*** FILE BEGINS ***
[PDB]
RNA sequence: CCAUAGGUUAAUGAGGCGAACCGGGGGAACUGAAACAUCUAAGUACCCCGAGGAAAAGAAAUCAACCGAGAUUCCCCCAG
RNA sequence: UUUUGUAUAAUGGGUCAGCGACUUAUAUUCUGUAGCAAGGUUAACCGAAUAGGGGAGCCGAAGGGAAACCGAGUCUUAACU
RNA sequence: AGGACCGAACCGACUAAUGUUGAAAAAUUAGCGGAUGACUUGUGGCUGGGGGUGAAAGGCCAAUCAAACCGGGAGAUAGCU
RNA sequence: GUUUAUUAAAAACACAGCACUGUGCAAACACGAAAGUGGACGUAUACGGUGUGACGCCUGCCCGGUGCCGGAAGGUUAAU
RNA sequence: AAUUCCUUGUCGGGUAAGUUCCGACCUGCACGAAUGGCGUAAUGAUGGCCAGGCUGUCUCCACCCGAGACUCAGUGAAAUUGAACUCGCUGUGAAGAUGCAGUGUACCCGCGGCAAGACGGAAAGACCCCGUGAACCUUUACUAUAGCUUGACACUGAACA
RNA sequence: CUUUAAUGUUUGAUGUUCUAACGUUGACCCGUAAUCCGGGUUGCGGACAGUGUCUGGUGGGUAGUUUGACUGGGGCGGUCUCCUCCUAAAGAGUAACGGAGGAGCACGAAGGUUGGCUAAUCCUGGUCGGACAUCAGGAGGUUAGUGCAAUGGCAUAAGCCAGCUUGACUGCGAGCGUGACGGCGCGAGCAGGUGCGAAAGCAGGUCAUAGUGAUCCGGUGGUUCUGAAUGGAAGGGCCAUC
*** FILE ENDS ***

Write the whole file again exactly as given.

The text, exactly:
[PDB]
RNA sequence: CCAUAGGUUAAUGAGGCGAACCGGGGGAACUGAAACAUCUAAGUACCCCGAGGAAAAGAAAUCAACCGAGAUUCCCCCAG
RNA sequence: UUUUGUAUAAUGGGUCAGCGACUUAUAUUCUGUAGCAAGGUUAACCGAAUAGGGGAGCCGAAGGGAAACCGAGUCUUAACU
RNA sequence: AGGACCGAACCGACUAAUGUUGAAAAAUUAGCGGAUGACUUGUGGCUGGGGGUGAAAGGCCAAUCAAACCGGGAGAUAGCU
RNA sequence: GUUUAUUAAAAACACAGCACUGUGCAAACACGAAAGUGGACGUAUACGGUGUGACGCCUGCCCGGUGCCGGAAGGUUAAU
RNA sequence: AAUUCCUUGUCGGGUAAGUUCCGACCUGCACGAAUGGCGUAAUGAUGGCCAGGCUGUCUCCACCCGAGACUCAGUGAAAUUGAACUCGCUGUGAAGAUGCAGUGUACCCGCGGCAAGACGGAAAGACCCCGUGAACCUUUACUAUAGCUUGACACUGAACA
RNA sequence: CUUUAAUGUUUGAUGUUCUAACGUUGACCCGUAAUCCGGGUUGCGGACAGUGUCUGGUGGGUAGUUUGACUGGGGCGGUCUCCUCCUAAAGAGUAACGGAGGAGCACGAAGGUUGGCUAAUCCUGGUCGGACAUCAGGAGGUUAGUGCAAUGGCAUAAGCCAGCUUGACUGCGAGCGUGACGGCGCGAGCAGGUGCGAAAGCAGGUCAUAGUGAUCCGGUGGUUCUGAAUGGAAGGGCCAUC